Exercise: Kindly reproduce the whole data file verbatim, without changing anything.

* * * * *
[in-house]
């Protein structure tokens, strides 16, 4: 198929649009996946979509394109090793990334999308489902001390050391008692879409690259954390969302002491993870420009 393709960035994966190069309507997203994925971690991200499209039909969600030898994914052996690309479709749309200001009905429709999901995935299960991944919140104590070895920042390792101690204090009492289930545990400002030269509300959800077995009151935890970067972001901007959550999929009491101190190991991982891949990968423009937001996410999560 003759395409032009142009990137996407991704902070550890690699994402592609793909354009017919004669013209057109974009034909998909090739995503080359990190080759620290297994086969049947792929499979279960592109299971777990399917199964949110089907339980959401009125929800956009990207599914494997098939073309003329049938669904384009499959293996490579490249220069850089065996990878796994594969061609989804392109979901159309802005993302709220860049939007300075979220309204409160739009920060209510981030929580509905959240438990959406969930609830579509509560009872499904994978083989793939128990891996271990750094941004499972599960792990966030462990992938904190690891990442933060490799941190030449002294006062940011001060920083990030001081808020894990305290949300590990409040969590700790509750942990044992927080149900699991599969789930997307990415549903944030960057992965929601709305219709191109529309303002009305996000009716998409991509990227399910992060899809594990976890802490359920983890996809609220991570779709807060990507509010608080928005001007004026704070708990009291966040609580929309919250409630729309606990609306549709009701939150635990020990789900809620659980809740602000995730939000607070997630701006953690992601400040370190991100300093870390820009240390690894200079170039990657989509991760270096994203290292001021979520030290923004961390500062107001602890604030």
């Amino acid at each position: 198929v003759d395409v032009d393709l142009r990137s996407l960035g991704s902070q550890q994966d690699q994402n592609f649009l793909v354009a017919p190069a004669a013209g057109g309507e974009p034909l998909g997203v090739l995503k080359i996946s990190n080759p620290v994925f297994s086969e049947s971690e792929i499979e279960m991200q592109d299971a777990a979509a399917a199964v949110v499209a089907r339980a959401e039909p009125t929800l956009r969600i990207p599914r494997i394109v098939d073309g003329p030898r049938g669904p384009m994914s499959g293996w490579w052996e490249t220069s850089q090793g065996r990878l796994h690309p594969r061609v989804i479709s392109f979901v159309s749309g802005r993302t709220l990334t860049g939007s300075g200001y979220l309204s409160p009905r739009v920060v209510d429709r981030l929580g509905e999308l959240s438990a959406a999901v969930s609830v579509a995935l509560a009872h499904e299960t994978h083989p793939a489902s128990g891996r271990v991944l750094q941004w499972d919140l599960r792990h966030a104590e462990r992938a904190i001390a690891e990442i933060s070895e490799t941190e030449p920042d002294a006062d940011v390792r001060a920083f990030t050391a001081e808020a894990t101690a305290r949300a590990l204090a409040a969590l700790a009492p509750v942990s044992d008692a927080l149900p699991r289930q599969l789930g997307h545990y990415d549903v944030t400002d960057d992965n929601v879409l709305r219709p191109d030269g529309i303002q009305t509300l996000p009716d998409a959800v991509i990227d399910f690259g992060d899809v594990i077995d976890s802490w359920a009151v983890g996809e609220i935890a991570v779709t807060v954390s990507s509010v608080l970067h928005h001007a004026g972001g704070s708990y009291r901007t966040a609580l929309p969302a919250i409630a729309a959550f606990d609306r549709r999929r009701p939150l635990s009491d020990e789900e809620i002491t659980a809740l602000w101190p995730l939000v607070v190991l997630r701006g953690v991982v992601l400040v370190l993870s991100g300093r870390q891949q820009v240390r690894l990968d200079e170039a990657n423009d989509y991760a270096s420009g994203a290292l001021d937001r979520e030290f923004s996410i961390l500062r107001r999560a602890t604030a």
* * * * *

[in-house]
């Protein structure tokens, strides 16, 4: 198929649009996946979509394109090793990334999308489902001390050391008692879409690259954390969302002491993870420009 393709960035994966190069309507997203994925971690991200499209039909969600030898994914052996690309479709749309200001009905429709999901995935299960991944919140104590070895920042390792101690204090009492289930545990400002030269509300959800077995009151935890970067972001901007959550999929009491101190190991991982891949990968423009937001996410999560 003759395409032009142009990137996407991704902070550890690699994402592609793909354009017919004669013209057109974009034909998909090739995503080359990190080759620290297994086969049947792929499979279960592109299971777990399917199964949110089907339980959401009125929800956009990207599914494997098939073309003329049938669904384009499959293996490579490249220069850089065996990878796994594969061609989804392109979901159309802005993302709220860049939007300075979220309204409160739009920060209510981030929580509905959240438990959406969930609830579509509560009872499904994978083989793939128990891996271990750094941004499972599960792990966030462990992938904190690891990442933060490799941190030449002294006062940011001060920083990030001081808020894990305290949300590990409040969590700790509750942990044992927080149900699991599969789930997307990415549903944030960057992965929601709305219709191109529309303002009305996000009716998409991509990227399910992060899809594990976890802490359920983890996809609220991570779709807060990507509010608080928005001007004026704070708990009291966040609580929309919250409630729309606990609306549709009701939150635990020990789900809620659980809740602000995730939000607070997630701006953690992601400040370190991100300093870390820009240390690894200079170039990657989509991760270096994203290292001021979520030290923004961390500062107001602890604030």
């Amino acid at each position: 198929v003759d395409v032009d393709l142009r990137s996407l960035g991704s902070q550890q994966d690699q994402n592609f649009l793909v354009a017919p190069a004669a013209g057109g309507e974009p034909l998909g997203v090739l995503k080359i996946s990190n080759p620290v994925f297994s086969e049947s971690e792929i499979e279960m991200q592109d299971a777990a979509a399917a199964v949110v499209a089907r339980a959401e039909p009125t929800l956009r969600i990207p599914r494997i394109v098939d073309g003329p030898r049938g669904p384009m994914s499959g293996w490579w052996e490249t220069s850089q090793g065996r990878l796994h690309p594969r061609v989804i479709s392109f979901v159309s749309g802005r993302t709220l990334t860049g939007s300075g200001y979220l309204s409160p009905r739009v920060v209510d429709r981030l929580g509905e999308l959240s438990a959406a999901v969930s609830v579509a995935l509560a009872h499904e299960t994978h083989p793939a489902s128990g891996r271990v991944l750094q941004w499972d919140l599960r792990h966030a104590e462990r992938a904190i001390a690891e990442i933060s070895e490799t941190e030449p920042d002294a006062d940011v390792r001060a920083f990030t050391a001081e808020a894990t101690a305290r949300a590990l204090a409040a969590l700790a009492p509750v942990s044992d008692a927080l149900p699991r289930q599969l789930g997307h545990y990415d549903v944030t400002d960057d992965n929601v879409l709305r219709p191109d030269g529309i303002q009305t509300l996000p009716d998409a959800v991509i990227d399910f690259g992060d899809v594990i077995d976890s802490w359920a009151v983890g996809e609220i935890a991570v779709t807060v954390s990507s509010v608080l970067h928005h001007a004026g972001g704070s708990y009291r901007t966040a609580l929309p969302a919250i409630a729309a959550f606990d609306r549709r999929r009701p939150l635990s009491d020990e789900e809620i002491t659980a809740l602000w101190p995730l939000v607070v190991l997630r701006g953690v991982v992601l400040v370190l993870s991100g300093r870390q891949q820009v240390r690894l990968d200079e170039a990657n423009d989509y991760a270096s420009g994203a290292l001021d937001r979520e030290f923004s996410i961390l500062r107001r999560a602890t604030a």